The effect of Donald Trump’s candidacy on down-ballot races has concerned Republicans, worried his divisive rhetoric might alienate conservative voters. But on Tuesday night, John McCain eased those fears with his victory in Arizona’s Senate primary.
Incumbents have won almost all of this year’s contested primaries. In Alaska, Republican Senator Lisa Murkowski won with more than 50 percent of the vote, as did Republican Senator Richard Shelby in Alabama and Representative Todd Young in Indiana. But each such win holds extra weight in a year that’s revealed the fractures within the Republican Party. McCain defeated Kelli Ward by a significant margin on Tuesday night, according to the Associated Press.
Ward, who is aligned with the Tea Party movement, attacked McCain for his age and raised questions about his commitment to support the Republican nominee in the lead-up to the election. She resembled other outside candidates looking to oust establishment Republicans. Ward embraced Trump’s position on immigration, a point of contention with McCain, who in the past worked with Republican and Democratic senators to try to pass comprehensive immigration reform.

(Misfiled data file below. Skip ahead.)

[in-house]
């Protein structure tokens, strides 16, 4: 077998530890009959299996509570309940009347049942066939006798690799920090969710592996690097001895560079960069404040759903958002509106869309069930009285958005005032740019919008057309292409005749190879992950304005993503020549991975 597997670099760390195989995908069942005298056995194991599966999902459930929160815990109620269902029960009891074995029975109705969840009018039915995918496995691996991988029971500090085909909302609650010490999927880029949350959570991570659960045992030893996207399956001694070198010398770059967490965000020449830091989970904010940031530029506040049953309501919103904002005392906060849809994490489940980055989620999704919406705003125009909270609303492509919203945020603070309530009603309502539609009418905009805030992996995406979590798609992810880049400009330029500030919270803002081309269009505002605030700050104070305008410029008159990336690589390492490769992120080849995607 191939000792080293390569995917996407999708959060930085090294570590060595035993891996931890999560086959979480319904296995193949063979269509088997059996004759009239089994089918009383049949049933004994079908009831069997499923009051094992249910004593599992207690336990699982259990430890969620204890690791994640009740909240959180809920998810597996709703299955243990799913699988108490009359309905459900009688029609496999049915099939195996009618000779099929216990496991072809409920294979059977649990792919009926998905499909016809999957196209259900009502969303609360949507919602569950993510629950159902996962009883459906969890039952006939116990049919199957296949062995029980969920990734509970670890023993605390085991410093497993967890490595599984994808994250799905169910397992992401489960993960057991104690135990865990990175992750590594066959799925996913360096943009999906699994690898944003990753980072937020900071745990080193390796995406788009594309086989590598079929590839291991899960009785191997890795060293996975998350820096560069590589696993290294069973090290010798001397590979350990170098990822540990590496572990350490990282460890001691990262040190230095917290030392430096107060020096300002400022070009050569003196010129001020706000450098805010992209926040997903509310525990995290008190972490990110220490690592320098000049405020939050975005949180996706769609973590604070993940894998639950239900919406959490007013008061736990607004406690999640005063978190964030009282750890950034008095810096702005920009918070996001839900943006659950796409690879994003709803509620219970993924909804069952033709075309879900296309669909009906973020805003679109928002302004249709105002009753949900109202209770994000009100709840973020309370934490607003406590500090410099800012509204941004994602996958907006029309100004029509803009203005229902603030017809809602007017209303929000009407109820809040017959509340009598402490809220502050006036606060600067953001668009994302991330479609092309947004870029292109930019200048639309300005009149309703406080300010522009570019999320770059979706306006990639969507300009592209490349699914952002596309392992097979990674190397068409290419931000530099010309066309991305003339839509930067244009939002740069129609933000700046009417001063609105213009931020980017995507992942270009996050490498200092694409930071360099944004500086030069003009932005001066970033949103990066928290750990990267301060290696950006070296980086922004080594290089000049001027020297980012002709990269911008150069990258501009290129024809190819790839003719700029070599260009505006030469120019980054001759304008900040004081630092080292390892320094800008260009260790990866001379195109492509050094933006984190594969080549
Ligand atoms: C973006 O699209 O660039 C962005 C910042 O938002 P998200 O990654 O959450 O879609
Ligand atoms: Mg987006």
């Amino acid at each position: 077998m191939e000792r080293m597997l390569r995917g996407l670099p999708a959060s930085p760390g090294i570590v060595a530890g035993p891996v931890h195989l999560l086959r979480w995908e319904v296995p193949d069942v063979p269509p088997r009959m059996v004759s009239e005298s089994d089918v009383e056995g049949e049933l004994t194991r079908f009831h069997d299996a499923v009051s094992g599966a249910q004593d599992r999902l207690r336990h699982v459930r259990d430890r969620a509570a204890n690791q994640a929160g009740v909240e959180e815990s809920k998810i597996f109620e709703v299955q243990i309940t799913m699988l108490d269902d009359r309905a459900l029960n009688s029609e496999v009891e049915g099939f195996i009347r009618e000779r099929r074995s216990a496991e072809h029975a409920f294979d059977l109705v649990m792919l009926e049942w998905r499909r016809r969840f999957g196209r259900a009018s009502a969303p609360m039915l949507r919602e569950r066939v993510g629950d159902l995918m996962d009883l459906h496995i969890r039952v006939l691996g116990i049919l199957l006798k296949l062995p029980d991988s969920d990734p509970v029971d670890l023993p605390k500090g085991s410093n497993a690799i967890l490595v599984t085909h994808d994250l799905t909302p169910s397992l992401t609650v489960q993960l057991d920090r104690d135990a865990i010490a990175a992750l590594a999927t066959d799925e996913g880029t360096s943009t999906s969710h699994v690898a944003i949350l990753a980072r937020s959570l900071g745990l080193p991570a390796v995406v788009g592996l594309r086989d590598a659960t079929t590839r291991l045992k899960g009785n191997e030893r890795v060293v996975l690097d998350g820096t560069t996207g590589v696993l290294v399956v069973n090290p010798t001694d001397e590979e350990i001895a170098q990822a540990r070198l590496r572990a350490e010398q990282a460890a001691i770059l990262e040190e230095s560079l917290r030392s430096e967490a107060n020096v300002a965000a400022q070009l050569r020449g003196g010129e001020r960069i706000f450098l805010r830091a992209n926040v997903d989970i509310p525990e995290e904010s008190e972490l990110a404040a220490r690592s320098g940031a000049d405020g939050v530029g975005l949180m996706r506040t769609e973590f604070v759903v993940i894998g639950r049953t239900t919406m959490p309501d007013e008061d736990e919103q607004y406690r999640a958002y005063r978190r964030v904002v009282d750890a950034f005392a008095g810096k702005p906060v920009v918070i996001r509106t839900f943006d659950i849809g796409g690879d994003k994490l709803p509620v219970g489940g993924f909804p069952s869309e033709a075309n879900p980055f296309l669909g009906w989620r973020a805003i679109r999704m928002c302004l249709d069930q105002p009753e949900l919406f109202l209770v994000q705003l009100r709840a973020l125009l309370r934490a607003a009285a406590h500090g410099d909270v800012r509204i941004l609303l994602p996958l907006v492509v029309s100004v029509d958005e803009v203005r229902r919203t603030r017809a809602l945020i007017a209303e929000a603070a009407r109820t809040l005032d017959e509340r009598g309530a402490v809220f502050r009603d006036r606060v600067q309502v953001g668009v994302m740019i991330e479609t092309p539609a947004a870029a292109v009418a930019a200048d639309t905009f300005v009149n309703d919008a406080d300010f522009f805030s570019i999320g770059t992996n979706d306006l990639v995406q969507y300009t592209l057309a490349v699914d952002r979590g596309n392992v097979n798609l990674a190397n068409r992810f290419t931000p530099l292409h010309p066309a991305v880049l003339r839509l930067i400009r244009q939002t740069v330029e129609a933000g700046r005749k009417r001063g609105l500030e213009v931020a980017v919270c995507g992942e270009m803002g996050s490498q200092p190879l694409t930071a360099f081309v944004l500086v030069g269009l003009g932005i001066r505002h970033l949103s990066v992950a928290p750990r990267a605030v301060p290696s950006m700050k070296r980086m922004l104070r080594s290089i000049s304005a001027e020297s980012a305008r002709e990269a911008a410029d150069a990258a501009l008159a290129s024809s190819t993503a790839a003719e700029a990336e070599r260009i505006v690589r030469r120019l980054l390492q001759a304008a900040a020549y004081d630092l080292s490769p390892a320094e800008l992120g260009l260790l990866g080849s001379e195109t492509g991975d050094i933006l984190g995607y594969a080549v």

But even if “Trumpism” isn’t taking off, as evidenced by Ward’s loss, among others, Trump is presenting a challenge to down-ballot candidates straddling traditional conservatism and Trump’s proposals to avoid alienating his supporters. McCain, who’s running for his sixth term, is now among them. Though he secured a victory in Arizona on Tuesday, he still faces his toughest reelection battle yet against his Democratic challenger, Ann Kirkpatrick. McCain has to keep Trump at arms length to appeal to anti-Trump Republicans, but not do so in a way that alienates those supporting the nominee. It’s an awkward position for the Arizona senator, who has had a rocky relationship with Trump.